Granted, it is hard not to be defensive when someone criticizes you. What do you say when you get together with your critic? Here are a few statements that you can learn to help you make the right step in learning from your critics while remaining relaxed. These statements let your critics know you are open to their feedback and want to perform better next time. Here are three suggestions:
- I understand I haven’t lived up to your expectations on this project. How can I do better next time?
- I’m trying to improve. Please clarify your concerns so I can do better next time.
- I’d appreciate actionable points with your next feedback.
Responding this way shows that you are not rolling over to become a doormat. It shows you sincerely want to improve.
8. Absorb criticism with grace.
Jesus, in the Sermon on the Mount, addressed personal relationships. He stated that when someone slapped you on the cheek, turn the other cheek (Matt. 5:39). That is hard to do, especially when you have been hurt and offended.
Gary Vaynerchuk provides an excellent example of how to respond to criticism with grace. When Vaynerchuk published his best-selling book Crush It, he received dozens of 1-star and 2-star reviews on Amazon. Negative reviewers claimed that the book was “absolutely awful” and called it a “piece of crap with no value whatsoever.” His book was a best-seller. Rather than fight back and justify his work, Gary decided to respond to many of the negative reviews with a sincere apology. For example, a reader named Frank left a 1-star review for the book in which he complained, “How did this book ever get published?” Vaynerchuk responded to him by saying, “Frank I am so so sorry I underdelivered for you, I hope to meet u and spend 15 minutes apologizing and answering any questions u may have, I guess I needed more details in there for u, I am so sorry.” Despite using grammar from a high school text message, Vaynerchuk ended up getting Frank’s number and called him to talk things over. After their conversation, Frank wrote a follow-up comment on his book review saying, “If Amazon had a people ranking system, I’d have to give Gary 5 stars. One cannot help being impressed by someone who gets back to you so quickly and handles criticism so graciously.”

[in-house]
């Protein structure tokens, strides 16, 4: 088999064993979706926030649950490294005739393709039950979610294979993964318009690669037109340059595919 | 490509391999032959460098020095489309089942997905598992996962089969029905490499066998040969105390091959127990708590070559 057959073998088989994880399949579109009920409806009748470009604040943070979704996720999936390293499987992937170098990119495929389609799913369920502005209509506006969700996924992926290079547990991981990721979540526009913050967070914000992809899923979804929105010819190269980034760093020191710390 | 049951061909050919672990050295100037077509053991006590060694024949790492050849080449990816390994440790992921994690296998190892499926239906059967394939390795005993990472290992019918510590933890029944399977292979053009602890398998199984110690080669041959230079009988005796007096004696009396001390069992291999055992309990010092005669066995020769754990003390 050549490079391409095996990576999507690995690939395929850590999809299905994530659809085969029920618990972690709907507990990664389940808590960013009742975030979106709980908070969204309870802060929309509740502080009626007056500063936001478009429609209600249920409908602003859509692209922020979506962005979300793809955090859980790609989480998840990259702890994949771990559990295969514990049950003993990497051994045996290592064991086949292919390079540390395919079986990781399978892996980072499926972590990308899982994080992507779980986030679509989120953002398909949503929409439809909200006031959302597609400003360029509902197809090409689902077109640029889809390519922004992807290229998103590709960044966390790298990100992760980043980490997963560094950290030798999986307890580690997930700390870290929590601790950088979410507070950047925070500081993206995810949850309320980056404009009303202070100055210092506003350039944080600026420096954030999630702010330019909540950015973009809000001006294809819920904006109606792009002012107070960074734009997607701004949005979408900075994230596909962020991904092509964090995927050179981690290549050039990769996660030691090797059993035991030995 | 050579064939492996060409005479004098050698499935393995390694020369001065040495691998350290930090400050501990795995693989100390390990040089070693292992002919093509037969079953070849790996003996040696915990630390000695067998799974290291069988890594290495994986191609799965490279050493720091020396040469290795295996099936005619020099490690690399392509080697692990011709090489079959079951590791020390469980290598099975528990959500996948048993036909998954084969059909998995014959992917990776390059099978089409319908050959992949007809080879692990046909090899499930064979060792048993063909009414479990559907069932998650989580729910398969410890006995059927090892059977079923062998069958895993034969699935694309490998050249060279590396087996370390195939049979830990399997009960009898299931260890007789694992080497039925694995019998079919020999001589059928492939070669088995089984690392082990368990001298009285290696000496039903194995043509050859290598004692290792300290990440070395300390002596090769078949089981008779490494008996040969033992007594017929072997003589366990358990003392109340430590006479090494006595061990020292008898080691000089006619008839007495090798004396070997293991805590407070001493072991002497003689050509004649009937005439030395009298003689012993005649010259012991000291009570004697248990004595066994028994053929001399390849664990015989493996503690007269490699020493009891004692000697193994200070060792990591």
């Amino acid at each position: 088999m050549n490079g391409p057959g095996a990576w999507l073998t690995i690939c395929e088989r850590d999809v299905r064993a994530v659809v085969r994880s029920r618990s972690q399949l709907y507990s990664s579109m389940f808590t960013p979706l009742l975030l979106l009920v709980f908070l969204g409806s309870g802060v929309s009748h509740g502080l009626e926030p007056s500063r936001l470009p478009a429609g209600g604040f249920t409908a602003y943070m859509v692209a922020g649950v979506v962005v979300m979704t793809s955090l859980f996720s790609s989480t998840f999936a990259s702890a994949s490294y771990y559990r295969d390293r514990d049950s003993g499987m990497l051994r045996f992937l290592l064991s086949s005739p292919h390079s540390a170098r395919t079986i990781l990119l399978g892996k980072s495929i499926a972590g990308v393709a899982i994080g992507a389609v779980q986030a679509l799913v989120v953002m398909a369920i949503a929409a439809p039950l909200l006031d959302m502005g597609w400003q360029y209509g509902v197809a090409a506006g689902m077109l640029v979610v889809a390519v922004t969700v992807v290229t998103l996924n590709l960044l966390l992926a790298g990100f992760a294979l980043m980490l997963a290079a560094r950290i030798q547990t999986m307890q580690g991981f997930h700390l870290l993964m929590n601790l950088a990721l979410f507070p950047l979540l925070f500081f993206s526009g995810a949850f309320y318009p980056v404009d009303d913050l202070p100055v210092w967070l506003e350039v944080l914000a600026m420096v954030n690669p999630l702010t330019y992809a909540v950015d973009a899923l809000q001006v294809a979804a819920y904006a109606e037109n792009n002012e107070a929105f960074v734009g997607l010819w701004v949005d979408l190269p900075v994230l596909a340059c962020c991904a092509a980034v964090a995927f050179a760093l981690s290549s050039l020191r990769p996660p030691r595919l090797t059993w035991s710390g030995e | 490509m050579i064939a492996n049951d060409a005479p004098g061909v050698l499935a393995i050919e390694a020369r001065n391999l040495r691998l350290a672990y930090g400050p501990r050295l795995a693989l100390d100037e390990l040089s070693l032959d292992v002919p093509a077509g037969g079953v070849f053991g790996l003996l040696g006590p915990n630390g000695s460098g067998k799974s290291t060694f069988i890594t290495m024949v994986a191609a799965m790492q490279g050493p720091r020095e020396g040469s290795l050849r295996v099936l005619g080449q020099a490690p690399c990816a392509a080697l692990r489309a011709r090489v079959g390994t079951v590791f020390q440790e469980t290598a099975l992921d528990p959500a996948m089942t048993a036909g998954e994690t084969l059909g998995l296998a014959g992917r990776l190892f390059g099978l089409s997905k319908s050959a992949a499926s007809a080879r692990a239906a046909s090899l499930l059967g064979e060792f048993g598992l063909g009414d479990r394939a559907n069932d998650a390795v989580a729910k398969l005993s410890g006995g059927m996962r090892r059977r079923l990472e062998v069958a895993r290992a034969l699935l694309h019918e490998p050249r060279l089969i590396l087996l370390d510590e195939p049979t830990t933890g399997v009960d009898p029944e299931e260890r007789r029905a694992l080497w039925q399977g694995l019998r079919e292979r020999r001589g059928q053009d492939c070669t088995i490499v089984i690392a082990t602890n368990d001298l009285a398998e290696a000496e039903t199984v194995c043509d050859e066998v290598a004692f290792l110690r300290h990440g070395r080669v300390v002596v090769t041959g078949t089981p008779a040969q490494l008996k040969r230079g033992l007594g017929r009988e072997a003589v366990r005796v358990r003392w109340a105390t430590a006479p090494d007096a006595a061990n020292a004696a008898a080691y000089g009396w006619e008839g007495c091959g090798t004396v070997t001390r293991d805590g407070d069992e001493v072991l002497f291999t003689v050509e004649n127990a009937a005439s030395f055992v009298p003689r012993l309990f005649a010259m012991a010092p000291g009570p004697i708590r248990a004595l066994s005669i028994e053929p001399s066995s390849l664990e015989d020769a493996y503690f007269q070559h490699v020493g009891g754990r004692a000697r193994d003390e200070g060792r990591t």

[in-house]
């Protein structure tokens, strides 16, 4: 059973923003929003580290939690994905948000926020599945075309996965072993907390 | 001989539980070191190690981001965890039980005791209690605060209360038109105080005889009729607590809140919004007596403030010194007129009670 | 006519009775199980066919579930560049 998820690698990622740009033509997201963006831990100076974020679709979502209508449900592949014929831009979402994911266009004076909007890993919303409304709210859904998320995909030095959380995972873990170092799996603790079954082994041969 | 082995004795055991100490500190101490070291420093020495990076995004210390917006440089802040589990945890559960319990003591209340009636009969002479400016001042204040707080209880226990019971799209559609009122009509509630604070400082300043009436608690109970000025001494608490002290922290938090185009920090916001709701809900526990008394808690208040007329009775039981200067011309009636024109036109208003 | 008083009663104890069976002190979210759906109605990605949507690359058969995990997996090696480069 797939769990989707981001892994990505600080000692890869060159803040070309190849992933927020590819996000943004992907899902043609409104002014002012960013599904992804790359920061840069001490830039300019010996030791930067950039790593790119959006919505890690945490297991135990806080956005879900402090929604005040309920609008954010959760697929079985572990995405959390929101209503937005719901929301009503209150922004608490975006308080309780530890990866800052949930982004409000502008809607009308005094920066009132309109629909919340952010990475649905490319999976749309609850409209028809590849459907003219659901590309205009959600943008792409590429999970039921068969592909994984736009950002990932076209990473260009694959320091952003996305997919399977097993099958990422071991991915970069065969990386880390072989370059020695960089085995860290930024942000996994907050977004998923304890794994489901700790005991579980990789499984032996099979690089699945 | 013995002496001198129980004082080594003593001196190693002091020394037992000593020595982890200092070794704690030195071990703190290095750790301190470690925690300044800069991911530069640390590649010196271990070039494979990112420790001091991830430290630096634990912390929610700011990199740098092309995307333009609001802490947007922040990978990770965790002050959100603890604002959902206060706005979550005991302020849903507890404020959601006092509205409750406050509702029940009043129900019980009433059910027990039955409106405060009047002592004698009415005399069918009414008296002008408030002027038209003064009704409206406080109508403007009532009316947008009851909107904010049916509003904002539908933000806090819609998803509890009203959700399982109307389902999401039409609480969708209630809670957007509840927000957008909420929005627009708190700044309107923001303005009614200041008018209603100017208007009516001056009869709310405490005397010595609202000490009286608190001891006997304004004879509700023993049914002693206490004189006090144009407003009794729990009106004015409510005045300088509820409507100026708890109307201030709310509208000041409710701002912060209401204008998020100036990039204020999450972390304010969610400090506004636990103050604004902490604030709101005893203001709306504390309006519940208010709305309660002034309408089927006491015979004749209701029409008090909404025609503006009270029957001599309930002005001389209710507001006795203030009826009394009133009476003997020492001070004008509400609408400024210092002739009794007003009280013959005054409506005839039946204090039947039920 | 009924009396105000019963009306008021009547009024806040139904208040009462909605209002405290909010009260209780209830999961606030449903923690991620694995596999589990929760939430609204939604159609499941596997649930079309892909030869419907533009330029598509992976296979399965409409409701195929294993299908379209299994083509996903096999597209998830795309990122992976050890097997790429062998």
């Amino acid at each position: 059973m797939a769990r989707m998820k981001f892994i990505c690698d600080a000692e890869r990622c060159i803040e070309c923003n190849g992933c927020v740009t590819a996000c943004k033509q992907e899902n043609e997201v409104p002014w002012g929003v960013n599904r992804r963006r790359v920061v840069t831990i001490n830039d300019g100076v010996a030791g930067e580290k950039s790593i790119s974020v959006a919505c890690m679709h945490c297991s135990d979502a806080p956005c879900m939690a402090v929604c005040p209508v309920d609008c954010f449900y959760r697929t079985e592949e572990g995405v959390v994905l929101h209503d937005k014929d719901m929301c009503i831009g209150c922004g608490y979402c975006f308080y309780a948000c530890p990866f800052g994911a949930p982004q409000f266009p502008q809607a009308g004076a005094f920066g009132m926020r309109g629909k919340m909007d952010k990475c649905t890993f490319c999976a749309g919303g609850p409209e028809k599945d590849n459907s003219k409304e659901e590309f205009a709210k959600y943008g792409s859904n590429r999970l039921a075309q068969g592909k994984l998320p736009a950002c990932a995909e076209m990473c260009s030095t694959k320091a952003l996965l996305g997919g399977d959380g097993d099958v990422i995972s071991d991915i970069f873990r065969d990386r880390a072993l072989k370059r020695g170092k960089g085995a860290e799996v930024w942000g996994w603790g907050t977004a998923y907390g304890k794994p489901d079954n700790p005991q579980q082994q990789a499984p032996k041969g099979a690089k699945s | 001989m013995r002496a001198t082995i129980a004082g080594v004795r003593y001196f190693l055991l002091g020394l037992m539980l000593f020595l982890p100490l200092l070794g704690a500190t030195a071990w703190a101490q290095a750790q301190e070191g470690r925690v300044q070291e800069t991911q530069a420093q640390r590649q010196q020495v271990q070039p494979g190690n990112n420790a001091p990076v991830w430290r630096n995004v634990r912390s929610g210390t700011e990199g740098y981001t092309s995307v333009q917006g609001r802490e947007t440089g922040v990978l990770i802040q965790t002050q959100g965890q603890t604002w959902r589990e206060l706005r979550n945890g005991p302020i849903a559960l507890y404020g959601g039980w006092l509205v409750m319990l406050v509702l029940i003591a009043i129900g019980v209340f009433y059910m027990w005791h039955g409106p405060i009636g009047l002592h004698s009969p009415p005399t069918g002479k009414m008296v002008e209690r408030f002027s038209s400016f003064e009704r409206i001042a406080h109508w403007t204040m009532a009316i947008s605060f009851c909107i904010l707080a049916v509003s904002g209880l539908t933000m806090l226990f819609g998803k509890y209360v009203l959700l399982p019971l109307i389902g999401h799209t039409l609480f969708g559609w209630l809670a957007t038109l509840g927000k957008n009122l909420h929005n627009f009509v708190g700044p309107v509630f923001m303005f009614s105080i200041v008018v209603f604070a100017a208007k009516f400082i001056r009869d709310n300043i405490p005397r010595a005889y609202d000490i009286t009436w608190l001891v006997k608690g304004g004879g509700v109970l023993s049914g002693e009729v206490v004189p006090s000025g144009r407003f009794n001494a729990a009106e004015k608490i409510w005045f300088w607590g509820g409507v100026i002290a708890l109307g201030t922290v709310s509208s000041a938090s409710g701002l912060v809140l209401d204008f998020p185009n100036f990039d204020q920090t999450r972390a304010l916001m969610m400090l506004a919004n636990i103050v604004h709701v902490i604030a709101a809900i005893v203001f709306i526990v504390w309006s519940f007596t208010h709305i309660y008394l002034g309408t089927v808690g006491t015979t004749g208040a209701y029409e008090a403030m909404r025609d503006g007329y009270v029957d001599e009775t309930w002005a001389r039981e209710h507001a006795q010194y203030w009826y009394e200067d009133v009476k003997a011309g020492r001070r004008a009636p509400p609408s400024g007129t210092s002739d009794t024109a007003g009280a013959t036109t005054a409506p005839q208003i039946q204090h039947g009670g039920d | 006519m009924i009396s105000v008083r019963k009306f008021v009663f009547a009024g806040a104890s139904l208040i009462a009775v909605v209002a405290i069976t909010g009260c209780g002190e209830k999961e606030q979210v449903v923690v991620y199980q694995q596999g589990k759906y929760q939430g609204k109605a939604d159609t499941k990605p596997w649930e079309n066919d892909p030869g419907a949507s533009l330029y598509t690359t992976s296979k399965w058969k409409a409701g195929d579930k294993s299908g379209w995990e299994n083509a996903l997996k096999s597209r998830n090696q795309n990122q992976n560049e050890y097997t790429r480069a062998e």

If you’re going to respond to your critics, then getting a response like that should be your goal. Rather than retaliating with insults, win them back with sincerity. Most people don’t want to be convinced that your work is wonderful; they just want to know that you care.
9. Focus on the task, not the critics.
Many racing experts consider Mario Andretti to be the most successful and versatile racing driver of all-time. During his career, Andretti won the Indianapolis 500, Daytona 500, Formula One World Championship, and the Pike’s Peak International Hill Climb. He is one of only two drivers in history to win races in Formula One, IndyCar, World Sportscar Championship, and NASCAR. During an interview with SUCCESS magazine, Andretti was asked for his number one tip for success in race car driving. He said, “Don’t look at the wall. Your car goes where your eyes go.” When young drivers are starting to race, this is one of the most critical lessons that they learn. When you’re driving at 200mph, you need to focus on the road in front of you. If you look at the wall, then you’ll end up hitting it.
The same is said for your life, your work, and dealing with critics.
Criticism and negativity from other people are like a wall. And if you focus on it, then you’ll run right into it. You’ll get blocked by negative emotions, anger, and self-doubt. Your mind will go where your attention is focused. Criticism and negativity don’t prevent you from reaching the finish line, but they can certainly distract you from it.
However, if you focus on the road in front of you and move forward, you can safely speed past the walls and barriers nearby.
When someone dishes out a negative comment, use the feedback to recommit to your work, and to refocus on the road ahead of you. Some people are determined to take things personally and tear down the work of others. Your life is too short to worry about pleasing those people.
Marcus Aurelius said it this way: “The tranquility that comes when you stop caring what they say. Or think, or do. Only what you do. Not to be distracted by their darkness. To run straight for the finish line, unswerving.”
10. Know that time answers a lot of criticism.
Time and success have a way of erasing a lot of criticism.
Colonel George Washington Goethals, the man responsible for the completion of the Panama Canal, had big problems with the climate and geography. But his biggest challenge was the growing criticism back home from those who predicted he’d never finish the project.
Finally, a colleague asked him, “Aren’t you going to answer those critics?”
“In time,” answered Goethals.
“When?” his partner asked.
“When the canal is finished.”
In the end, they don’t build statues to the critic. Robert Fulton’s wife didn’t get one. In the words of Theodore Roosevelt, “It is not the critic who counts: not the man who points out how the strong man stumbled or where the doer of deeds could have done them better. The credit belongs to the man who is actually in the arena; whose face is marred by dust and sweat and blood; who strives valiantly; who errs, and comes short again and again, because there is no effort without error and shortcoming; who does actually try to do the deed; who knows the great enthusiasm, the great devotion and spends himself in a worthy cause; who, at the worst, if he fails, at least fails while daring greatly.”